Thursday, September 4, 2008

Gifts Given, Gifts Recieved (Part 2 - A Surprise Response)

Part of Greg's work in Lechería was building pit latrines. Those who requested a latrine had to put down a deposit of 100 pesos (about 3 U.S. dollars), dig a 4' x 4' hole at least 10 feet deep, and line the hole with old tires or 55 gallon drums.

We hired local masons, and usually with the help of the new owner, they layed rebar, a 6' x 6' cement base, and cement block walls.

Once the cement had dried, tin roofs and doors were attached. Greg was often not alone in doing this because we had many visiting friends and church groups from the States to help througout the year.

We managed to complete 54 additional latrines this year, but we soon found that one thing was lacking that would enhance the "usability" of latrines. The people normally provided their own seat, usually a 5-gallon paint bucket with a hole cut into the bottom that was placed over the hole left in the cement floor. Greg began to hear from some latrine owners that it would be nice to have a more comfortable seat, so he set out to design something inexpensive but suitable. 

Victor, the local maintenance man, new of someone that could make a seat "mold" out of metal, so we gave him a design and, "voila!", we had mold for making a cement seat.

Greg's next thought was, "Why not add a little 'class' by topping each seat with a plastic ring and lid?" So, we did, and the response was amazing! Everyone who owned a latrine, old or new, began asking for the new "basinetas".   By the time we left, 60 latrines had been outfitted with seats, and 30 more were in the queue.

It was an intersting lesson of how a small but extra touch can sometimes be such a gift to someone.

Saturday, August 23, 2008

Gifts Given, Gifts Received (Part 1)

We returned to Charlotte on June 24th, and re-entry has not been easy (possibly another story). But we've had some time to think about what we accomplished in our 10 months in Batey Lechería and, maybe more importantly, what we received.

We arrived as wide-eyed, excited Americans not knowing what to expect of life in an unfamiliar culture on a Caribbean island. We found a people easy to smile, thankful for what blessings they have, and willing to share whatever they have with these 2 American "missionarios". Despite our difficulty with the language, we found communication was not such an obstacle as we anticipated. Animated faces, vocal inflections, constantly moving hands, and the desire to be understood communicated just as much as verbs and nouns.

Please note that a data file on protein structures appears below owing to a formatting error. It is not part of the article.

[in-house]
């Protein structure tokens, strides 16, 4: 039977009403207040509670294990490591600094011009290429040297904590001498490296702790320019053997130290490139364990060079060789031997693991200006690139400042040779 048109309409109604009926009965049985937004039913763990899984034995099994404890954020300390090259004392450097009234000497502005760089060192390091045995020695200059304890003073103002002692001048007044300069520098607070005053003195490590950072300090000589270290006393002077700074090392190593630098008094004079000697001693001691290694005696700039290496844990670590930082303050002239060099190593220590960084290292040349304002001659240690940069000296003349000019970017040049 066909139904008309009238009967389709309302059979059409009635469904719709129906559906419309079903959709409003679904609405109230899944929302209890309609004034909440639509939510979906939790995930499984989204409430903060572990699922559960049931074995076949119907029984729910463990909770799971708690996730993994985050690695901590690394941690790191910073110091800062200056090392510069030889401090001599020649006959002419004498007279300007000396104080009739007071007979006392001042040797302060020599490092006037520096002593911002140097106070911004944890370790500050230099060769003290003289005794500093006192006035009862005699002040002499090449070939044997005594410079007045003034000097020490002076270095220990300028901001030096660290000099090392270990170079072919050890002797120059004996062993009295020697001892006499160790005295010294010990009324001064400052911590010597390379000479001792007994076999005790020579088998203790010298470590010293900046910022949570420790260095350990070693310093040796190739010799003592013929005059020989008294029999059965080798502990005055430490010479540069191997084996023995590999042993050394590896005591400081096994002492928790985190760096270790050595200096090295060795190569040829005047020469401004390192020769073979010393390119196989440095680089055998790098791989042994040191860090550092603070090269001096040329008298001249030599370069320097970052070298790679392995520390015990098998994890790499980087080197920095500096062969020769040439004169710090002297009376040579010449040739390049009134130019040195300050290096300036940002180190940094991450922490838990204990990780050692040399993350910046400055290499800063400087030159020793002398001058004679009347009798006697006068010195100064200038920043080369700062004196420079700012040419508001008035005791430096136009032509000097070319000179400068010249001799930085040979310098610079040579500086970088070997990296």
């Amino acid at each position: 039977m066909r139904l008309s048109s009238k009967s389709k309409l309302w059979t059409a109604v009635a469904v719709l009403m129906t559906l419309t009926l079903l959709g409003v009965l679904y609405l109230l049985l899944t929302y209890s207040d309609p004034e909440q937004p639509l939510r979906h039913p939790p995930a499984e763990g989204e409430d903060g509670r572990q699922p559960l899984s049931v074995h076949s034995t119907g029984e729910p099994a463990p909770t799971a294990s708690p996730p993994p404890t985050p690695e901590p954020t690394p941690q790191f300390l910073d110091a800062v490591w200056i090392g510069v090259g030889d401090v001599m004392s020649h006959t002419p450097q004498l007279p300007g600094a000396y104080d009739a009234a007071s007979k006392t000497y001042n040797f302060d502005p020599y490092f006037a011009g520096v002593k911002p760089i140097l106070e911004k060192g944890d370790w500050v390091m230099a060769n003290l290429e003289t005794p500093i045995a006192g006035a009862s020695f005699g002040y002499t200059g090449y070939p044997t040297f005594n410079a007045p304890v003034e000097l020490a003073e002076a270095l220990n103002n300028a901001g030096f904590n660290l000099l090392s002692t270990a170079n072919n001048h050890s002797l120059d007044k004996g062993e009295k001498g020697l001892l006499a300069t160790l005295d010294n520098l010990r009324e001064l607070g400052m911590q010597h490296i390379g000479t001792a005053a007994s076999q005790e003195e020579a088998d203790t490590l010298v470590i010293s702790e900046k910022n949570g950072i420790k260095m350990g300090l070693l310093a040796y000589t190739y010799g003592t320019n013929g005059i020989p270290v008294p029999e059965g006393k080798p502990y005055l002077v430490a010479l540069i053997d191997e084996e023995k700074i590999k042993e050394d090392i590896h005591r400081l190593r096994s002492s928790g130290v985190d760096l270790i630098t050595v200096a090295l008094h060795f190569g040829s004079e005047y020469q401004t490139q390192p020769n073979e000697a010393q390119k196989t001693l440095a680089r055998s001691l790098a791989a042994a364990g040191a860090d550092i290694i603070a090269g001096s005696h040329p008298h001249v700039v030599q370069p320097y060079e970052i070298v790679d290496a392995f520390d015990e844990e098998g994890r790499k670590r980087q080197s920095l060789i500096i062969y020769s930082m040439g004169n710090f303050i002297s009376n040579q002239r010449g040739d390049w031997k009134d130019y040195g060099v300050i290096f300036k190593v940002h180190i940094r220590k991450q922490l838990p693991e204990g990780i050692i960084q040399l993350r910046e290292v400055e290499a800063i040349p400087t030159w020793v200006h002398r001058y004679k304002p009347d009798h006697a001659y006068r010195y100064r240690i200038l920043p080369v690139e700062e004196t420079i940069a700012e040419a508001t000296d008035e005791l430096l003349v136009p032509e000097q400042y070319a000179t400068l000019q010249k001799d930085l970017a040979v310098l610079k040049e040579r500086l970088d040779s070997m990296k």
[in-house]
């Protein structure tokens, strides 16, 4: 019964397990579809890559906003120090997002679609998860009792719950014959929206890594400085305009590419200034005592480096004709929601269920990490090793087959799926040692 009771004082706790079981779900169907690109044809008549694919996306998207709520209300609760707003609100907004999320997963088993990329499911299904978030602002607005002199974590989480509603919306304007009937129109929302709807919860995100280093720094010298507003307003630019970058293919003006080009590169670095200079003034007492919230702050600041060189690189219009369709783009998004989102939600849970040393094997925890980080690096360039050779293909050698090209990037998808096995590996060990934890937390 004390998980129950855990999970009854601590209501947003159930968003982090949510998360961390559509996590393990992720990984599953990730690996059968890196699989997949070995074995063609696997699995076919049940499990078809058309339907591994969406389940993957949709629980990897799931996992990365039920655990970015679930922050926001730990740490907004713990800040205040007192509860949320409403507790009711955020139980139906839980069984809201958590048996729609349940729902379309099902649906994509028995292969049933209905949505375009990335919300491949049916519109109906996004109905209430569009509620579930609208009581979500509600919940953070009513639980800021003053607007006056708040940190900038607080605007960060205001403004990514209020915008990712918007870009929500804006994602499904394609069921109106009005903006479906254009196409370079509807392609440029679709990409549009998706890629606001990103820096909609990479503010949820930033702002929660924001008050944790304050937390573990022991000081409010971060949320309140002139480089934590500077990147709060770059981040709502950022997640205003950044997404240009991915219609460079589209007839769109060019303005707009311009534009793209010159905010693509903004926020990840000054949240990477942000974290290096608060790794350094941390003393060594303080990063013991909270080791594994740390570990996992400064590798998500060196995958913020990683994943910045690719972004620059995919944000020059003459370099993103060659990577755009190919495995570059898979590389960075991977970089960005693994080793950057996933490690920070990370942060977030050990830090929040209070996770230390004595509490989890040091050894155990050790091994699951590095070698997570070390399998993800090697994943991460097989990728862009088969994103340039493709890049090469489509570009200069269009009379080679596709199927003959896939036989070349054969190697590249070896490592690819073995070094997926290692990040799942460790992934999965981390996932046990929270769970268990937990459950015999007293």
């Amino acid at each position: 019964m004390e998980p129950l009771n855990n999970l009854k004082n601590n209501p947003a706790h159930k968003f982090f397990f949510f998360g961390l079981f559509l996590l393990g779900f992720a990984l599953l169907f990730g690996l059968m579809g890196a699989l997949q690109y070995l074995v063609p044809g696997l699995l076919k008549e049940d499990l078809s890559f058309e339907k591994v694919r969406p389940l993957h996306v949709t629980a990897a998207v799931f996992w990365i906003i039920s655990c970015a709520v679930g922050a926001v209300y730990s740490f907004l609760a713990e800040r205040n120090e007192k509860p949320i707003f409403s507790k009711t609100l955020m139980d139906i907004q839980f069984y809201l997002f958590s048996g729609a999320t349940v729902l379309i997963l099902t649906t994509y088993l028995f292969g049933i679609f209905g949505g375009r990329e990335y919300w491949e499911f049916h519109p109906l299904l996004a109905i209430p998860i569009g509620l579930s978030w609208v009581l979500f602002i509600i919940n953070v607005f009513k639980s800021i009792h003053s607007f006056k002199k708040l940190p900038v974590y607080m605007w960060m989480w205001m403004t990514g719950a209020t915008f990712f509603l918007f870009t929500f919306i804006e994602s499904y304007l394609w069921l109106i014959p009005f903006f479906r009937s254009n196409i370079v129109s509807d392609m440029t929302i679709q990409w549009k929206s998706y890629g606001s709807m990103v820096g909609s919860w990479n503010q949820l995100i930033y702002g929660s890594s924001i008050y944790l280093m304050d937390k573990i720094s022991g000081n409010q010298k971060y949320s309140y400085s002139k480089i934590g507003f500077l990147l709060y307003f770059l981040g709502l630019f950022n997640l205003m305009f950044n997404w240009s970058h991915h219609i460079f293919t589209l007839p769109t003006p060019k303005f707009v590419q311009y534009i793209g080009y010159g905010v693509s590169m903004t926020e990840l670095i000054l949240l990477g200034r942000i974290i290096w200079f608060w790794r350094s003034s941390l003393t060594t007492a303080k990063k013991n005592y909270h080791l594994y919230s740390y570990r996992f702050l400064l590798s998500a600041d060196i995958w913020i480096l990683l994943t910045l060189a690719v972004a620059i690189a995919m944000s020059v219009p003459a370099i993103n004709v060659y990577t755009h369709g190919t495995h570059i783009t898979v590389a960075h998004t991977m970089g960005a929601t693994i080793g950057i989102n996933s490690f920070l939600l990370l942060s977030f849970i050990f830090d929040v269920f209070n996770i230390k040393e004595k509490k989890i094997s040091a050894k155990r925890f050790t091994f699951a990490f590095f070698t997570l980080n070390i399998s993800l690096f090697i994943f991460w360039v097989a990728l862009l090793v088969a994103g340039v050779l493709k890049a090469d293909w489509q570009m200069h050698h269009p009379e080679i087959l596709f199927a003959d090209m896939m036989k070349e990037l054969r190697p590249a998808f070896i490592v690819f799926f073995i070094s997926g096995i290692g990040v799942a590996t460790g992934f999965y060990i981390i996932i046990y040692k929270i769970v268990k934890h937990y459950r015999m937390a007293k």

As difficult as daily living is for these people, they take comfort in family, friends, celebration, music and dance. They love their country and like to point out the highlights to visitors. We were often asked how we liked the land, the people, the food, the weather.

Lechería has its own special challenges. The Haitians and Dominico-hatians find many obstacles to acquiring schooling, jobs, and government recognition. Theirs is a life of desperate, daily struggle to keep their families fed, clothed, and, if at all possible, healthy. Yet, even under these conditions, we always found hope, laughter, life. Living for the moment is the order of the day. They can not worry about tomorrow, nor regret the past. Today is enough. What a challenge for us who come from culture where we plan everything from our careers and families to our vacations and retirement. But it is a lesson we bring back with us and hope to incorporate in some small way into our lives.

Sunday, May 18, 2008

Top Ten Reasons We Love the Dominican Republic

10. Music concerts can happen in your backyard at any time

9. Work can still be fun

8. Food is still gathered the "old fashioned" way

7. It's a lovely place for family and friends to visit (always entertaining)

6. The look of love can be found in the eyes of those we meet everyday

5. Kids still use their imagination

4. Superheroes are not hard to find

3. Vroom, Vroom...

2. Young "cowboys" dream of riding the wide, open range (bareback, of course)

...And the #1 reason we love the Dominican Republic: